Amir Johnson and Al Horford are the starters, with Kelly Olynyk and Jonas Jerebko rounding out their four-man big rotation so they're not going anywhere.

Celtics head coach Brad Stevens typically plays those four bigs every night, so the idea of adding a fifth to the regular rotation doesn’t make sense.

Will one of those four be cool with not playing some nights or having their minutes severely carved up?

Would Bogut be cool with sometimes playing in games, or sometimes playing the role of waving a towel supporting his team from the bench?

And how does his presence affect chemistry which is a major deal for this team and its success this season.

Boston’s bigs in terms of rebounding, have not been good all season.

We can all agree on that.

And yet despite those struggles, they have the second-best record in the East (38-22) along with being a top-5 or top-6 team record-wise in the NBA.

They’re able to win because they have solid talent and Teflon-strong bonds to where they don't just play with each other, but for each other every night. 

We have seen stretches this season when the minutes have been cut or wiped out altogether for rotation players like Terry Rozier, Jonas Jerebko and Jaylen Brown.

And yet during the time when they are not playing as much, you never hear any public grumbling or private bickering among themselves or to the media.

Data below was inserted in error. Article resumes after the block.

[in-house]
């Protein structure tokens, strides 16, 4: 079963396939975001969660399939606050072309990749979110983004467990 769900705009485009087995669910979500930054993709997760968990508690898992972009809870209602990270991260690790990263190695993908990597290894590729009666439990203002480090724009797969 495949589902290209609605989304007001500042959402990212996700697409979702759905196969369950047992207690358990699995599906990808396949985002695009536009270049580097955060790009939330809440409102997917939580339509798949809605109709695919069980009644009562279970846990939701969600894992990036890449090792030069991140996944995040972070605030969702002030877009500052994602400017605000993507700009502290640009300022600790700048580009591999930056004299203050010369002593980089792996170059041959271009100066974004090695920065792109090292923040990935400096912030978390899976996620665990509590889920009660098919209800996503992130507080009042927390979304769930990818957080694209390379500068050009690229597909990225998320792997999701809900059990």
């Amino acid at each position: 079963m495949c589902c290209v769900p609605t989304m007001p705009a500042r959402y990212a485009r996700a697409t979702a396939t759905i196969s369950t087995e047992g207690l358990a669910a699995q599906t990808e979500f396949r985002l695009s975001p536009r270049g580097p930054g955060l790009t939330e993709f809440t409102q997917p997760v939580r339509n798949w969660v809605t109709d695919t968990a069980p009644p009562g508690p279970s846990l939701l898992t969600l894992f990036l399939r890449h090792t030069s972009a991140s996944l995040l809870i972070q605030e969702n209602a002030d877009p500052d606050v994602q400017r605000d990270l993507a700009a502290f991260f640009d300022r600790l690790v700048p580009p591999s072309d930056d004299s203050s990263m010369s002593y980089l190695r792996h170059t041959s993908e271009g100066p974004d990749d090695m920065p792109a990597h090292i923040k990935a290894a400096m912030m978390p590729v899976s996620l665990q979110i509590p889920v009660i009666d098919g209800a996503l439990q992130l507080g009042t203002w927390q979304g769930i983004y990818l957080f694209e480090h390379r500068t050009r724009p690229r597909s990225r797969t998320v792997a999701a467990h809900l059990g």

There is a high level of accountability with Brad Stevens-coached teams that if you’re doing your job well, you’ll play. If not, your minutes might go to a teammate.

The best example of this came earlier this season when Gerald Green was essentially a practice player until Christmas Day when he came up big in Boston’s win over the New York Knicks.

Green saw more minutes going forward, but soon found himself struggling to get on the floor afterwards on some nights and the man whose minutes he took – Rozier – was back in the playing mix. 

During those times when Rozier wasn't playing, he said Green was a fixture in his ear, offering words of encouragement regardless of whether he was playing a lot or not at all. 

“Gerald’s always encouraging me, encouraging the young guys to just keep working, be patient and when your time comes, run with it,” Rozier recently told CSNNE.com. “He’s been a great vet for us young guys.”

And while Bogut wouldn’t come in looking to mess with the team’s chemistry, that doesn’t matter.

Anytime a new guy is added to the mix, it has the potential to be a really good pick-up or a potentially catastrophic equation of subtraction by addition.

In talking with a league executive who Bogut played for earlier in his career, he said Bogut would be a good addition to the Celtics roster from a basketball standpoint.

“But you never know about how they fit outside of that,” the executive told CSNNE.com. “As we’ve seen, sometimes it’s just as important that guys click off the court as it is that they can play together on it. I don’t think that would be an issue, but with new guys and not knowing how that locker room works and its dynamics, you just never really know how it’ll play out.

The executive added, “But if they can get him after the Philly buyout, do it. He can help them. His strength is their weakness; it makes a lot of sense for both sides honestly.”